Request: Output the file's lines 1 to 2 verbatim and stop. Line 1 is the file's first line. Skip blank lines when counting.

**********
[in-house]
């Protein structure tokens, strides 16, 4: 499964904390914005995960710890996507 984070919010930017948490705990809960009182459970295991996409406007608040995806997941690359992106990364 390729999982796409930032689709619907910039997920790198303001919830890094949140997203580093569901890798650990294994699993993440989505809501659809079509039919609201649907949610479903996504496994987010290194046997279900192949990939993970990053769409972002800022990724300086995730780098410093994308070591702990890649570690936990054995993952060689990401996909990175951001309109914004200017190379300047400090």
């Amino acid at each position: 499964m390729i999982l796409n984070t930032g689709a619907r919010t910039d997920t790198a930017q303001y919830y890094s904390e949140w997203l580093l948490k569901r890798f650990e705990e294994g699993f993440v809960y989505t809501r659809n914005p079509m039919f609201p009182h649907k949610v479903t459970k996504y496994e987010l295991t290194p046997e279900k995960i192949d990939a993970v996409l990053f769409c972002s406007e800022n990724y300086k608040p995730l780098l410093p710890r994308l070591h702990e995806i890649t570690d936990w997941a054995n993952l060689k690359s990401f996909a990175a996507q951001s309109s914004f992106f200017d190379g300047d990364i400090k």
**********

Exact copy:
[in-house]
């Protein structure tokens, strides 16, 4: 499964904390914005995960710890996507 984070919010930017948490705990809960009182459970295991996409406007608040995806997941690359992106990364 390729999982796409930032689709619907910039997920790198303001919830890094949140997203580093569901890798650990294994699993993440989505809501659809079509039919609201649907949610479903996504496994987010290194046997279900192949990939993970990053769409972002800022990724300086995730780098410093994308070591702990890649570690936990054995993952060689990401996909990175951001309109914004200017190379300047400090």